Of course, our ability to attract the best and brightest students and ensure their success depends, in very large measure, on having a world-class faculty who inspire with their excellent teaching, their innovative research and their deep engagement in issues that matter to the communities we serve. The teaching they provide, and the opportunities they create through their own scholarship and research, are the reasons most students attend IU, and they are the most immediate ways in which the university fulfills its missions of building the foundations for personally and professionally rewarding lives, and of educating an active, informed and productive citizenry.
IU's faculty continue to reach extraordinary heights and, in doing so, are advancing IU's reputation nationally and globally as one of the great universities of the 21st century.
This month, we learned that H. Michael Shepard — an IU alumnus, a visiting scholar at IU Bloomington and a pioneer in the field of molecular biology and cancer research — has earned the Albert Lasker Award for basic and clinical medical research and public service. Established in 1942 by the Mary and Albert Lasker Foundation, the Lasker Award is widely regarded as America's top biomedical research prize, with nearly 90 past recipients going on to win a Nobel Prize. The award recognized Shepard's role in the development of the drug Herceptin, which is used to treat patients with HER2-positive breast cancer, an especially aggressive form of the disease. This is the second consecutive year an IU alumnus has won a Lasker Award — C. David Allis, one of the world’s leading molecular biologists, won the 2018 honor for his pioneering role in epigenetics.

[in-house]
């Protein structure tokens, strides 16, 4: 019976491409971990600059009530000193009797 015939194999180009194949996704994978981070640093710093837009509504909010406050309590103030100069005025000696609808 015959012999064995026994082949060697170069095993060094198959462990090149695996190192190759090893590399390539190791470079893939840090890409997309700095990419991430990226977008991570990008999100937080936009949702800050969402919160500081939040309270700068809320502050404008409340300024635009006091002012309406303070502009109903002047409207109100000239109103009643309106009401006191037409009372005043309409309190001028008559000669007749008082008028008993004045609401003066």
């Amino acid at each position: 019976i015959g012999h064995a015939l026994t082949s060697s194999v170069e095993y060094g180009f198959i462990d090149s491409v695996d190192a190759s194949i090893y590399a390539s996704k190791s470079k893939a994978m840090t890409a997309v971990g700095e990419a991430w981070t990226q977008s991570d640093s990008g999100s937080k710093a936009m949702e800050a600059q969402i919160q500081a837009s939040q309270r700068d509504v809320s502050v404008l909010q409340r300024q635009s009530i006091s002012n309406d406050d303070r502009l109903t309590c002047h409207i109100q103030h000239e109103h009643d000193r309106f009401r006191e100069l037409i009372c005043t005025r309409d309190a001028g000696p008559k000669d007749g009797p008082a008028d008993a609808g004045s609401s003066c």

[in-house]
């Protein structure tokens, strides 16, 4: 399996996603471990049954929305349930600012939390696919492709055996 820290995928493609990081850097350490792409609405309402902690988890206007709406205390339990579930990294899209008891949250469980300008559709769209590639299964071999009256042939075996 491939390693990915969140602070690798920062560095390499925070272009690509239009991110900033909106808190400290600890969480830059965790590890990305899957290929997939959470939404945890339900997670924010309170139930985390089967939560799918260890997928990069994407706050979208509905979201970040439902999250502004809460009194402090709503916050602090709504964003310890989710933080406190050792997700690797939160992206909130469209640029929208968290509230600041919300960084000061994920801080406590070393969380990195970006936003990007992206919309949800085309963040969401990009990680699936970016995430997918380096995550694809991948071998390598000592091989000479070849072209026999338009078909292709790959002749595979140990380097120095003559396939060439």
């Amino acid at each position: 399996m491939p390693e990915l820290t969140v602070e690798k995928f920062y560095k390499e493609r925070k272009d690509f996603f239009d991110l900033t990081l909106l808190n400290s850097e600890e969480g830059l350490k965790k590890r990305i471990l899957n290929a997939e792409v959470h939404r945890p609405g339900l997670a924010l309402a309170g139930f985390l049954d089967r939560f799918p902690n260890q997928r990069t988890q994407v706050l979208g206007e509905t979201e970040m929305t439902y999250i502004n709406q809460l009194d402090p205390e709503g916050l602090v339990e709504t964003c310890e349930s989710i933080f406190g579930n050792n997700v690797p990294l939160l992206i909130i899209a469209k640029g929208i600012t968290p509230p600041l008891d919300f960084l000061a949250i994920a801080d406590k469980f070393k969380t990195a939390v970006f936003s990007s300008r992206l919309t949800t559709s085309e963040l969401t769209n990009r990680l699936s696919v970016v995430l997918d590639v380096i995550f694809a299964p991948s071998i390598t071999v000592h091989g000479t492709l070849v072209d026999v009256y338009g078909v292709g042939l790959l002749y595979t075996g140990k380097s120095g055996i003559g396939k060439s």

Finally, IU Distinguished Professor Anantha Shekhar, executive associate dean for research affairs at the IU School of Medicine, has received Indiana's highest honor, the Sagamore of the Wabash Award. Shekhar is the founding director of Indiana CTSI, a statewide research partnership among IU, Purdue University, the University of Notre Dame and many local life sciences businesses and community organizations that are working to solve the state's most pressing health challenges. He also serves as the principal investigator of the IU Precision Health Initiative, selected as the first recipient of funding from the IU Grand Challenges Program.
A final word
Of course, we are proud of all of the superb work being done by our faculty and staff across the state, who are ensuring that IU continues to provide a contemporary education of the highest quality, produce more and better graduates, and help our students build the foundation for personally and professionally rewarding lives. Our collective commitment to providing an exceptional education to each and every IU student, creating an engaged citizenry and improving the lives of all Hoosiers has been central to our university’s enduring strength for two centuries.
The IU Bicentennial will offer us an unprecedented opportunity to honor and express our appreciation for all of our talented faculty and staff — as well as our alumni, partners and friends around the world — who are making great contributions to IU’s success in meeting its missions of excellence and keeping the university on the course of greatness as we rapidly approach our third century.
Once again, I hope to see you at our Bicentennial Ceremony and other 200 Festival events, and my thanks, as always, for your continued support and all that you do for IU.